I’ve drifted in and out of various online creative communities over the years. Twitter has been a constant. Wattpad is comparatively new. I was going to include both in this post, but it started to get really long, so today I’ll be talking about Twitter and I’ll tell you about my Wattpad experience in my next post. These posts aren’t about creating your author platform, using social media to grow your audience, or anything even close to being instructional. They’re about my own experiences, good humans, and creative connection.
Why writing communities matter
First of all, I want to talk about why community is important for writers. And yes, I know there are lots of physical-world writing groups and meet-ups, but life doesn’t always allow for engagement with those for numerous entirely valid reasons. Also, even if hanging out with other writers in meatspace is accessible and available to you, online communities are a different thing. They’re usually not tied to a physical location, so late nights, early mornings, and in-between hours where where late night and early morning merge have company.
Writing can be a very solitary experience. Even if you’re physically able to get out and about regularly, or you have a non-writing job that you go to, writing itself is still often solitary by it’s very nature. Writers live in our own heads a lot and that does things to a person. Having a community of people – often people of various ages and backgrounds – who get that is pretty amazing.
A writing community understands. A writing community celebrates your good times, supports you through your not-so-good times, and shares your excitement about your fictional people and fictional worlds. A writing community is a source of entertainment, the good kind of distraction, joy, and understanding. Also, I might be biased, but writers are lovely.
I’ve been on Twitter since…wow, I just checked and it’s been over eleven years. Writing hasn’t always been my focus there. In fact, I only really started to get involved in the writing community a couple of years ago. I’m not there to Grow My Audience™, advertise services, or sell things to people. Fair play to anyone who is there for those things, but it’s not that for me. I’m not interested in follow trains or having thousands of mutual followers who I never interact with. Again, if that floats your boat, float on and be happy. But yeah. I’m not there for that.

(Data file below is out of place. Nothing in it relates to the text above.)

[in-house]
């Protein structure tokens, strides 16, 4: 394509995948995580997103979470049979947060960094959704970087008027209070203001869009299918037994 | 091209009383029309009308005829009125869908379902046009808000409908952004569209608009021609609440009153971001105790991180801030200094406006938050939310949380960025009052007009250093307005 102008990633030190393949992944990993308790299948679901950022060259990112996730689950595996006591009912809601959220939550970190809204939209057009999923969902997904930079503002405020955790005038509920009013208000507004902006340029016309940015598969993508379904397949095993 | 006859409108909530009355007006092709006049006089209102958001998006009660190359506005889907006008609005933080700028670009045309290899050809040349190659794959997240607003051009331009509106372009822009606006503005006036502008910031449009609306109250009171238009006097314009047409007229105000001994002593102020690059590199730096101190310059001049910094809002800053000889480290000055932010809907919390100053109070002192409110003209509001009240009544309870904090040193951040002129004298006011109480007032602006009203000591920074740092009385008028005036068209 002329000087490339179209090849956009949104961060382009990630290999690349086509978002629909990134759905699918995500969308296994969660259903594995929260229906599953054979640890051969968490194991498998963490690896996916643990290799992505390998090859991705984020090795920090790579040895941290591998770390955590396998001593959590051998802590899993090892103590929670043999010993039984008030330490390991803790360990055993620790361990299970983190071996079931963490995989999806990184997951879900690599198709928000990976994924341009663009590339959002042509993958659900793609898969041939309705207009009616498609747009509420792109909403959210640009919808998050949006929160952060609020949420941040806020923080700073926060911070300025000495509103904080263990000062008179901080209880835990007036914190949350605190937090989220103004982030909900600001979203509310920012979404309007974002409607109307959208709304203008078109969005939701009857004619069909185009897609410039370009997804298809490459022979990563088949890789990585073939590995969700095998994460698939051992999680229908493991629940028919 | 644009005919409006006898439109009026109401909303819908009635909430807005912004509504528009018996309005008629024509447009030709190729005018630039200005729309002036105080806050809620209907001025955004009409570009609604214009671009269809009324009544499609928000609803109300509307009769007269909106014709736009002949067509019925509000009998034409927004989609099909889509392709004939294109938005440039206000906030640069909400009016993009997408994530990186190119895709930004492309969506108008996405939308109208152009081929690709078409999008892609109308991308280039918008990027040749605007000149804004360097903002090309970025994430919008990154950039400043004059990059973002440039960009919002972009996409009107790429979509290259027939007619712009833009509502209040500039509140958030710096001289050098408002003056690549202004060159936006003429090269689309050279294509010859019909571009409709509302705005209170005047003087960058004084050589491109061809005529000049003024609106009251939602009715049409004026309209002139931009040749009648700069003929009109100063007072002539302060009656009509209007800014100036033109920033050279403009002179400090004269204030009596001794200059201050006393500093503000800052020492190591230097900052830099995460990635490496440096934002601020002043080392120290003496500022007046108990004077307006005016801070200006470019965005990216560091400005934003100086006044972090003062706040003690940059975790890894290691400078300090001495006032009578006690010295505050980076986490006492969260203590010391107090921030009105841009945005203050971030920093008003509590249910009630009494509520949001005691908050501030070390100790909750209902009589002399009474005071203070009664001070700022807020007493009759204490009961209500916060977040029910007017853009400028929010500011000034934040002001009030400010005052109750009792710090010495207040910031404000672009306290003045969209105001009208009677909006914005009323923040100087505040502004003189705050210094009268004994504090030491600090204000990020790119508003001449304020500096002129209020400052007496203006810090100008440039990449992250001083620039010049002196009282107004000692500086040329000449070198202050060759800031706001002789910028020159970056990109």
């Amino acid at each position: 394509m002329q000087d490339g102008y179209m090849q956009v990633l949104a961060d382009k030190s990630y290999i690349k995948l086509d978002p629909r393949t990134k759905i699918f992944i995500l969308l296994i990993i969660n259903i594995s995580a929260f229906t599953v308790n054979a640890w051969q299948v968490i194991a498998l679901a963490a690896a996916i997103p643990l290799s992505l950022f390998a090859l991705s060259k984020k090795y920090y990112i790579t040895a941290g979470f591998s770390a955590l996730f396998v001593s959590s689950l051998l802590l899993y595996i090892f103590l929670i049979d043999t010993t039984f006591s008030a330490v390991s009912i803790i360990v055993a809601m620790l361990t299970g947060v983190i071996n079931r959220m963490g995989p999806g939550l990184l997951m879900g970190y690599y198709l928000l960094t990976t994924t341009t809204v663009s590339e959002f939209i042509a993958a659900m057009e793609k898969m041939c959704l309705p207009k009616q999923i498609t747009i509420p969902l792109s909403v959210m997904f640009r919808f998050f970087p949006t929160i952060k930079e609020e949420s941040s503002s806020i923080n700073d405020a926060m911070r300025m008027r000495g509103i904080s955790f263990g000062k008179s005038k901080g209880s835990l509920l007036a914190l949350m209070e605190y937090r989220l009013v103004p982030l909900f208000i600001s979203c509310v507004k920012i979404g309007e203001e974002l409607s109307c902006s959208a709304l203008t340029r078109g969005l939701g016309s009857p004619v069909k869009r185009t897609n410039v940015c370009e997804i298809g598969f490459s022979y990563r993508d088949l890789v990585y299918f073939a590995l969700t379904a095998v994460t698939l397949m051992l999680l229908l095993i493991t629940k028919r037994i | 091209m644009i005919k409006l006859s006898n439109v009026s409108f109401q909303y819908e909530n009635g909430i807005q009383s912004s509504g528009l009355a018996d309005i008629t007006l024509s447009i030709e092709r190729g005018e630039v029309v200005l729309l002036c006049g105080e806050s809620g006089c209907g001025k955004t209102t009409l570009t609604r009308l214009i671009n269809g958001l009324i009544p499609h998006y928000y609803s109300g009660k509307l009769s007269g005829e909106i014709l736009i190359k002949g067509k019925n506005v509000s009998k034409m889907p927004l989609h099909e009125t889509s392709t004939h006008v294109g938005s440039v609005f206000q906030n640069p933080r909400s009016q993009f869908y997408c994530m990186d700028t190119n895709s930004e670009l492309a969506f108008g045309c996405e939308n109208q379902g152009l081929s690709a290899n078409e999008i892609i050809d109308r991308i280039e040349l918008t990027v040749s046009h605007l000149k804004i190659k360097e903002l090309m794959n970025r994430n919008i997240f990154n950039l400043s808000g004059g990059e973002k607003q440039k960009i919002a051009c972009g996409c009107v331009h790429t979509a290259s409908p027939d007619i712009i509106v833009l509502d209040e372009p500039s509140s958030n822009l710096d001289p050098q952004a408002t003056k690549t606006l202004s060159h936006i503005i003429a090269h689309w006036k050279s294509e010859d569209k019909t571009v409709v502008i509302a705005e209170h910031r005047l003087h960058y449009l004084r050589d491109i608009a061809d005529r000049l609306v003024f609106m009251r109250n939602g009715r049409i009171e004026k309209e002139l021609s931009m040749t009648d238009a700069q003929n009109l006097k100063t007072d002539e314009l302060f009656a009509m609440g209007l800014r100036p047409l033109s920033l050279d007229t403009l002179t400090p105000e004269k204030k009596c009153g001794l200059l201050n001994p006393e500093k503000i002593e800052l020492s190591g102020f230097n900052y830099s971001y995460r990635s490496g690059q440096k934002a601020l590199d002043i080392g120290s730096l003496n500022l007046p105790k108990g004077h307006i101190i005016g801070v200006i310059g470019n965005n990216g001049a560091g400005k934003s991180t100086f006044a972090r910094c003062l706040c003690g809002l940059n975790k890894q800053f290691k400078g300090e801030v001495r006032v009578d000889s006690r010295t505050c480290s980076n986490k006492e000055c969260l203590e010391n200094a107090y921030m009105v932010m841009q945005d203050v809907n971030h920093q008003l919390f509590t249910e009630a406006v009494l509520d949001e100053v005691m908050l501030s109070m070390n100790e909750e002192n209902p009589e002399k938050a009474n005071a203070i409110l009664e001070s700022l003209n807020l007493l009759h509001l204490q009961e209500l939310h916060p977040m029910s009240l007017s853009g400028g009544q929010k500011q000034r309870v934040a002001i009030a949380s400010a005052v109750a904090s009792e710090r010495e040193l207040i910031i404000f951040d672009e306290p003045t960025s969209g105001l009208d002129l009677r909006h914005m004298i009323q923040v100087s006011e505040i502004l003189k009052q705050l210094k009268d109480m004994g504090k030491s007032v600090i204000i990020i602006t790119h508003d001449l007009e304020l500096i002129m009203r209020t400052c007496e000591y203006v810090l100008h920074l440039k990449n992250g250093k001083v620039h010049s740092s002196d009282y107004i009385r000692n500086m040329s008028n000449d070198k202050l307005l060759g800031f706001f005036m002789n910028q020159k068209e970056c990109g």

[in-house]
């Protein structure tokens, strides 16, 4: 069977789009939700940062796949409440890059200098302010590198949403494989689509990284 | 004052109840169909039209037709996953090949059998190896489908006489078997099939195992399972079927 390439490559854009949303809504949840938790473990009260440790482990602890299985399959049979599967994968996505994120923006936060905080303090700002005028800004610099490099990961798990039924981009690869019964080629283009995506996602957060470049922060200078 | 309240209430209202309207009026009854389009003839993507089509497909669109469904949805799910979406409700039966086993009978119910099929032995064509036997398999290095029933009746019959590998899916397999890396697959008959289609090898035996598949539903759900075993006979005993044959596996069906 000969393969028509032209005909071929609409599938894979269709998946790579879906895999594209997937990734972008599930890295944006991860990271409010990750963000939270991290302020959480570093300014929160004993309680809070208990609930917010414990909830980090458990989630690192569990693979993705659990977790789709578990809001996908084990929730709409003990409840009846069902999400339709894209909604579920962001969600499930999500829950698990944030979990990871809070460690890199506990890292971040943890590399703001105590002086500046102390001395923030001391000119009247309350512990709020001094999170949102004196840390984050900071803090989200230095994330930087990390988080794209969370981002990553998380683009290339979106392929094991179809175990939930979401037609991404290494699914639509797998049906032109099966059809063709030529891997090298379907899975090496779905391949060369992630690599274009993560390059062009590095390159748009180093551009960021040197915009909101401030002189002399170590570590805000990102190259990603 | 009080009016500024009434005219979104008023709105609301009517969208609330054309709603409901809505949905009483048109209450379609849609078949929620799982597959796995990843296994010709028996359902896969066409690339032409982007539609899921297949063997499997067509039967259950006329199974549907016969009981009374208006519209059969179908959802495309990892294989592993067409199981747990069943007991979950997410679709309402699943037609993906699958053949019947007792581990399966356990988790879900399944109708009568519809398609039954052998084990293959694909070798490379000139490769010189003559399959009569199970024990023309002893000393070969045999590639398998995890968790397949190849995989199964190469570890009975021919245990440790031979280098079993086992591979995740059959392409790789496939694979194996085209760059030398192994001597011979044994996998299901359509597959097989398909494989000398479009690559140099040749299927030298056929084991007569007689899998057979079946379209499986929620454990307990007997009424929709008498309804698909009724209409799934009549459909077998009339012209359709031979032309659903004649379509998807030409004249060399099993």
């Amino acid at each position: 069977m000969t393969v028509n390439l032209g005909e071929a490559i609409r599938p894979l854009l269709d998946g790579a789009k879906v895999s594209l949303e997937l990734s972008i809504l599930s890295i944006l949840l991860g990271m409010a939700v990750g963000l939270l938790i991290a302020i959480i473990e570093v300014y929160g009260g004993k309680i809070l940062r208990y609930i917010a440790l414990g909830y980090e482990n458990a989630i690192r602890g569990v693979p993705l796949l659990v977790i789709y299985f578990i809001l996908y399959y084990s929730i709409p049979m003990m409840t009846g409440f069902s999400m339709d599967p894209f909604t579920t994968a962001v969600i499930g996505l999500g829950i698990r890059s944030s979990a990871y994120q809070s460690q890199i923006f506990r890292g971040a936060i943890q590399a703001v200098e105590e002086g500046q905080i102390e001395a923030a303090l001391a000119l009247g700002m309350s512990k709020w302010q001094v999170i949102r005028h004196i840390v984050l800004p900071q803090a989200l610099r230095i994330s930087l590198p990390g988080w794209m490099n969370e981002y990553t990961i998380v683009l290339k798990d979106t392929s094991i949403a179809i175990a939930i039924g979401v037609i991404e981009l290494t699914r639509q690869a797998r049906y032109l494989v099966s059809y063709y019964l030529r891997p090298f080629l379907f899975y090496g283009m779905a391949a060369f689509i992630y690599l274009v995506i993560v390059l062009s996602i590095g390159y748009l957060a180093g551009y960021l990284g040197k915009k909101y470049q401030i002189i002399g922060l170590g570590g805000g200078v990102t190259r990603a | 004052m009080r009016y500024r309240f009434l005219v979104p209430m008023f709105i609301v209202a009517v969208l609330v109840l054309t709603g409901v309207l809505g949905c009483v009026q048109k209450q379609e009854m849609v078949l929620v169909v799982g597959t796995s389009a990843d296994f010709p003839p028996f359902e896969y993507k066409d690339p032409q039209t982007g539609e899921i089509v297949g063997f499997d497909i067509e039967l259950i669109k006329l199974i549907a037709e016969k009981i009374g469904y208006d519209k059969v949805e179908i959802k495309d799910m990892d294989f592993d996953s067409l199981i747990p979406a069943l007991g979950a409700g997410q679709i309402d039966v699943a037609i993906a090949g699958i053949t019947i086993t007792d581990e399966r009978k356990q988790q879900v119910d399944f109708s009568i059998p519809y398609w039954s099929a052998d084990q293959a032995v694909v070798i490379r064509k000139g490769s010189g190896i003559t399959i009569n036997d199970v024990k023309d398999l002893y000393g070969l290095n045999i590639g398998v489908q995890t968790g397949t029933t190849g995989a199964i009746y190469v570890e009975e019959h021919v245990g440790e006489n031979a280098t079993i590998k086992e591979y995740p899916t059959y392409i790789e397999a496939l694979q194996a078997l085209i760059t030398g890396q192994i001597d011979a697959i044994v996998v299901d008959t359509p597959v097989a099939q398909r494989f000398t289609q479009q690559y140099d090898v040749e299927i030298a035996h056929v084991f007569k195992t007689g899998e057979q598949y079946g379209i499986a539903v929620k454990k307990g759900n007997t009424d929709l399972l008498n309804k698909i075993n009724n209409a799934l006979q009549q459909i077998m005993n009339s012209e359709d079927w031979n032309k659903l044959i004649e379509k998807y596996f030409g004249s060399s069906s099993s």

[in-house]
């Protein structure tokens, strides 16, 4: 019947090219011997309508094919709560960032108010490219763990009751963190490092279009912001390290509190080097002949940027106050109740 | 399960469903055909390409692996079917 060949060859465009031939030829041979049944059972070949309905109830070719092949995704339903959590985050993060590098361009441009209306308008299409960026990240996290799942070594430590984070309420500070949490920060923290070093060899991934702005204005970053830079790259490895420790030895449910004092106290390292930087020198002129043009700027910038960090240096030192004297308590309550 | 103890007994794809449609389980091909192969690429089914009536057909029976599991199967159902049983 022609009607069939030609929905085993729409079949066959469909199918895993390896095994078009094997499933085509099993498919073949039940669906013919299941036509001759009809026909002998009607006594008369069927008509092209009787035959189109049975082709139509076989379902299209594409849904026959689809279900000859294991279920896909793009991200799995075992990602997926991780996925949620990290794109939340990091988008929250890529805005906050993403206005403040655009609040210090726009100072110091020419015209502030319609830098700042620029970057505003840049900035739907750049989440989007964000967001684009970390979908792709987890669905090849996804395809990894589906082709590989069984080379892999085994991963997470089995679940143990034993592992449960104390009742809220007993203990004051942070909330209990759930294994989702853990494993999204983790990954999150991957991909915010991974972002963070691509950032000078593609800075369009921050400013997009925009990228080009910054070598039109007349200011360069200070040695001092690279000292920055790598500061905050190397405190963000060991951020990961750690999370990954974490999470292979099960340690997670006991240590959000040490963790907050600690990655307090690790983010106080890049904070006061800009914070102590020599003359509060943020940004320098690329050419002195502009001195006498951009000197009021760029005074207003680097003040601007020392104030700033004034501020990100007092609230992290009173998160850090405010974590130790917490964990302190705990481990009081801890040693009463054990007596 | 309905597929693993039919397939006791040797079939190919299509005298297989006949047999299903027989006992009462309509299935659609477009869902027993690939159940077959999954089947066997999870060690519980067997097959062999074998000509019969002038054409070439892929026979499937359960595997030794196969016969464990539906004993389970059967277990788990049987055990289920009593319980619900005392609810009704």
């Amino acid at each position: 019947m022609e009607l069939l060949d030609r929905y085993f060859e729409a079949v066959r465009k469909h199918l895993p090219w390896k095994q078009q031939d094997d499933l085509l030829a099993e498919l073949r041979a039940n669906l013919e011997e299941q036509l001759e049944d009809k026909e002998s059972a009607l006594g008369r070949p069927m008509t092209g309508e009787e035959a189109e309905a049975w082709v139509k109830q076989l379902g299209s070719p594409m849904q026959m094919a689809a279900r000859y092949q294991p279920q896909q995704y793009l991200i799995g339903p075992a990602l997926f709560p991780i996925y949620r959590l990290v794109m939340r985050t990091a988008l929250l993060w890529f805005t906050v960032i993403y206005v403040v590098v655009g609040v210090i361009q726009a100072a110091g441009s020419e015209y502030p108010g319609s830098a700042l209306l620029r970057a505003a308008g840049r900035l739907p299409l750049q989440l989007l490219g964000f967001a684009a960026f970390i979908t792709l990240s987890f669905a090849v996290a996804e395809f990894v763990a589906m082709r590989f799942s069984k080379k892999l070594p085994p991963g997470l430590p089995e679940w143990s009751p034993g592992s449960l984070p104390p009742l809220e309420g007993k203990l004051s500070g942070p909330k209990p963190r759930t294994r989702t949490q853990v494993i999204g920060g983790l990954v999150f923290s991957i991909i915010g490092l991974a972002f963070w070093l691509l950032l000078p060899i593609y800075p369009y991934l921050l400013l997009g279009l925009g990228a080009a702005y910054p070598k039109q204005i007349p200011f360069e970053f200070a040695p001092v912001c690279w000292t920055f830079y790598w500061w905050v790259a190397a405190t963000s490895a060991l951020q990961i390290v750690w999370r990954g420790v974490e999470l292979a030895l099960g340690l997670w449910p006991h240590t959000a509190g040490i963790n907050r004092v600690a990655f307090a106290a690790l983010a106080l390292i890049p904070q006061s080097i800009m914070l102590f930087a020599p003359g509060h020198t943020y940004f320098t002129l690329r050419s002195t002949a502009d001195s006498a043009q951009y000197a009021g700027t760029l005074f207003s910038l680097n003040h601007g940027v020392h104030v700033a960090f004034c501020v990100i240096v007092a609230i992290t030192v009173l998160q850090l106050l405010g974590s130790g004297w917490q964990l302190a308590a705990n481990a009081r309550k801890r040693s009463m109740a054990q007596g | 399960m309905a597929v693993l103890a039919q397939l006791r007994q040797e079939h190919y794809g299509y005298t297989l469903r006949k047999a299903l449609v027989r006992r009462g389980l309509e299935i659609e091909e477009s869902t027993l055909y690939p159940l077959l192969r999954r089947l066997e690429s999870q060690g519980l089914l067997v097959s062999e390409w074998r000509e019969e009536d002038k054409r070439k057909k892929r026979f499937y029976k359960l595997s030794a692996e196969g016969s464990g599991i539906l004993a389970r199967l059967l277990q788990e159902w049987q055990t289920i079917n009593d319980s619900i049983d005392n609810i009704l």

Writing Twitter gives me a creative boost every day via hashtag events where prompts or themes are posted daily so writers can share a line from a current project or write a new piece of poetry or microfiction to fit the theme. I take part in #vss365 (very short story every day) almost…well, almost every day. I also co-host #SlapDashSat which, just to be contrary, is specifically not themed. It’s an open invitation to share whatever wonderful wordstuff you want to share.
There are many really awesome tags and writevent very kindly shares them every day, so that’s a great place to start! To engage with tags as a way to meet other writers, simply browse the tag you’re taking part in and interact with other people’s Tweets. Because Twitter has the option to simply Like something, it’s perfect if you’re feeling too shy to reply (although I promise that feeling will pass super quickly once you dive in). Twitter is all about interaction and talking to strangers is encouraged!
If themes and prompts aren’t your thing, there are general tags writers use to start and share conversations with other writers. #WritingCommunity and #amwriting are two of the most active. Because Twitter is so ephemeral – there’s no way you’re ever going to keep up with literally everything posted by everyone you follow or in every tag you check – I find it pleasantly free of pressure. No-one expects that you’ll definitely have seen something they posted and it’s completely accepted that people generally dip in and out of their feed as and when it suits them.
If you’re not a regular Twitter user and have heard all the complaining that the site is just political rants and awfulness, take my word for it, this does not have to be the case. I pretty much ignore ‘trends’, news and other curated-by-Twitter content, choosing to focus on my own feed and the tags I take part in.
The great thing with your feed is that you are in total control of what appears there. You choose to follow people and you see their content. If you don’t like what someone posts, don’t follow them. You can also block and mute accounts, and even mute words and phrases. It’s really easy to curate your Twitter experience and you are under absolutely no obligation to use any social media platform in any way you aren’t comfortable with.
If you’re on Twitter already, or if I’ve talked you into joining, I’m there as EveryNextDream. You’re very welcome to come and say hello! It would be great to see you in that little part of my world.
Coming up in part two
Next time, I’ll be talking about my experience of Wattpad. It’s a very different platform from Twitter and probably prone to a similar level of inaccurate assumptions based on how a specific segment of users engage with it.
I would love to see you back here for that, so if you’d like to subscribe to receive email notifications of new posts, you can do that with the subscription thingy in the sidebar. If you’re a WordPress user and you’d like to see my posts in your WordPress Reader, you can click the little Follow tab in the bottom right corner.
Thanks for reading and I’m looking forward to seeing you again soon. If you’re on Twitter, why not leave a link to your profile in a comment so we can Tweet together? ❤